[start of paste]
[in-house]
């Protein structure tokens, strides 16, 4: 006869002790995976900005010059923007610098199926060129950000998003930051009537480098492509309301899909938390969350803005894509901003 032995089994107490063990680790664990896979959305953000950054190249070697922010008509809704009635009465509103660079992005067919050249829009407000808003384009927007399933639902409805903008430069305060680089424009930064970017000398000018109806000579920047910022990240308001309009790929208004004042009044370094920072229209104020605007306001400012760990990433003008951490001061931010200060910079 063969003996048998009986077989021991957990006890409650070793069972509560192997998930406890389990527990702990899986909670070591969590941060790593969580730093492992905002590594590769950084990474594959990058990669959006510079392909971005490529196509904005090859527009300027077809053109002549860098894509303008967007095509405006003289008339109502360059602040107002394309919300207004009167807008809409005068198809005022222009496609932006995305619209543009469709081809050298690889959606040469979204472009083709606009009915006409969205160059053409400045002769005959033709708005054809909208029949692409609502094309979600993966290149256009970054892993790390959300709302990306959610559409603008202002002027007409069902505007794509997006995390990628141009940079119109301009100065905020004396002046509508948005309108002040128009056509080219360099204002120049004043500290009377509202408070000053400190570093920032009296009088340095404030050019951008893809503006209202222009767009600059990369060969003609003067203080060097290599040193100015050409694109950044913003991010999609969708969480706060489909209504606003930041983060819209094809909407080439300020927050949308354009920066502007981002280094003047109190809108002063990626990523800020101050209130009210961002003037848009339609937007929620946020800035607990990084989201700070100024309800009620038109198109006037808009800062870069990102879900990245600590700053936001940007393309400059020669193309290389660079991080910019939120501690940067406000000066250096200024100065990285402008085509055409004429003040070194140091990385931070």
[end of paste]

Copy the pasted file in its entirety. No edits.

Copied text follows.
[in-house]
């Protein structure tokens, strides 16, 4: 006869002790995976900005010059923007610098199926060129950000998003930051009537480098492509309301899909938390969350803005894509901003 032995089994107490063990680790664990896979959305953000950054190249070697922010008509809704009635009465509103660079992005067919050249829009407000808003384009927007399933639902409805903008430069305060680089424009930064970017000398000018109806000579920047910022990240308001309009790929208004004042009044370094920072229209104020605007306001400012760990990433003008951490001061931010200060910079 063969003996048998009986077989021991957990006890409650070793069972509560192997998930406890389990527990702990899986909670070591969590941060790593969580730093492992905002590594590769950084990474594959990058990669959006510079392909971005490529196509904005090859527009300027077809053109002549860098894509303008967007095509405006003289008339109502360059602040107002394309919300207004009167807008809409005068198809005022222009496609932006995305619209543009469709081809050298690889959606040469979204472009083709606009009915006409969205160059053409400045002769005959033709708005054809909208029949692409609502094309979600993966290149256009970054892993790390959300709302990306959610559409603008202002002027007409069902505007794509997006995390990628141009940079119109301009100065905020004396002046509508948005309108002040128009056509080219360099204002120049004043500290009377509202408070000053400190570093920032009296009088340095404030050019951008893809503006209202222009767009600059990369060969003609003067203080060097290599040193100015050409694109950044913003991010999609969708969480706060489909209504606003930041983060819209094809909407080439300020927050949308354009920066502007981002280094003047109190809108002063990626990523800020101050209130009210961002003037848009339609937007929620946020800035607990990084989201700070100024309800009620038109198109006037808009800062870069990102879900990245600590700053936001940007393309400059020669193309290389660079991080910019939120501690940067406000000066250096200024100065990285402008085509055409004429003040070194140091990385931070």